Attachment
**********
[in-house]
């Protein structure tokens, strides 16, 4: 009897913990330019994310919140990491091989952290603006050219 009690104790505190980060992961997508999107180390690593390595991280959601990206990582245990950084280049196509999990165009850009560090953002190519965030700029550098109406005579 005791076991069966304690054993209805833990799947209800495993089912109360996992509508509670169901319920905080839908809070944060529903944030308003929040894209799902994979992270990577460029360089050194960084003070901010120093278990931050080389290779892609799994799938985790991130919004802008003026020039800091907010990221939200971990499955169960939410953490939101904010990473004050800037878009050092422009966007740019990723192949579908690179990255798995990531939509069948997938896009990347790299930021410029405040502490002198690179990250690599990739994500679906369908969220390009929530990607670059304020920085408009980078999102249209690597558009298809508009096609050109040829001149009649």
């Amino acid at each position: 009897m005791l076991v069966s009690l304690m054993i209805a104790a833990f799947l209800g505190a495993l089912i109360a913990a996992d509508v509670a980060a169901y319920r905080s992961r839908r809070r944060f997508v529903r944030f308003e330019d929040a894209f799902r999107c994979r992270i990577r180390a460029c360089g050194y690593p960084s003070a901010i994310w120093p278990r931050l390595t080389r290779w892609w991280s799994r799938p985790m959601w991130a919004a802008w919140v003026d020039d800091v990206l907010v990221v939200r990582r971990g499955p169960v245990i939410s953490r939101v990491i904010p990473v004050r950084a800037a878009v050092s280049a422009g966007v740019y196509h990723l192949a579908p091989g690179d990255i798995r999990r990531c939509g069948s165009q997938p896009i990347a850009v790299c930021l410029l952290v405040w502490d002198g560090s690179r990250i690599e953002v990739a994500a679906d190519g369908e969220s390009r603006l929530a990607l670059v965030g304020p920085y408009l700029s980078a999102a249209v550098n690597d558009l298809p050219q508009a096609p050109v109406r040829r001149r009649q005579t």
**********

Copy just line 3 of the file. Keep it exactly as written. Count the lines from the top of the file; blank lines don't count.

């Amino acid at each position: 009897m005791l076991v069966s009690l304690m054993i209805a104790a833990f799947l209800g505190a495993l089912i109360a913990a996992d509508v509670a980060a169901y319920r905080s992961r839908r809070r944060f997508v529903r944030f308003e330019d929040a894209f799902r999107c994979r992270i990577r180390a460029c360089g050194y690593p960084s003070a901010i994310w120093p278990r931050l390595t080389r290779w892609w991280s799994r799938p985790m959601w991130a919004a802008w919140v003026d020039d800091v990206l907010v990221v939200r990582r971990g499955p169960v245990i939410s953490r939101v990491i904010p990473v004050r950084a800037a878009v050092s280049a422009g966007v740019y196509h990723l192949a579908p091989g690179d990255i798995r999990r990531c939509g069948s165009q997938p896009i990347a850009v790299c930021l410029l952290v405040w502490d002198g560090s690179r990250i690599e953002v990739a994500a679906d190519g369908e969220s390009r603006l929530a990607l670059v965030g304020p920085y408009l700029s980078a999102a249209v550098n690597d558009l298809p050219q508009a096609p050109v109406r040829r001149r009649q005579t």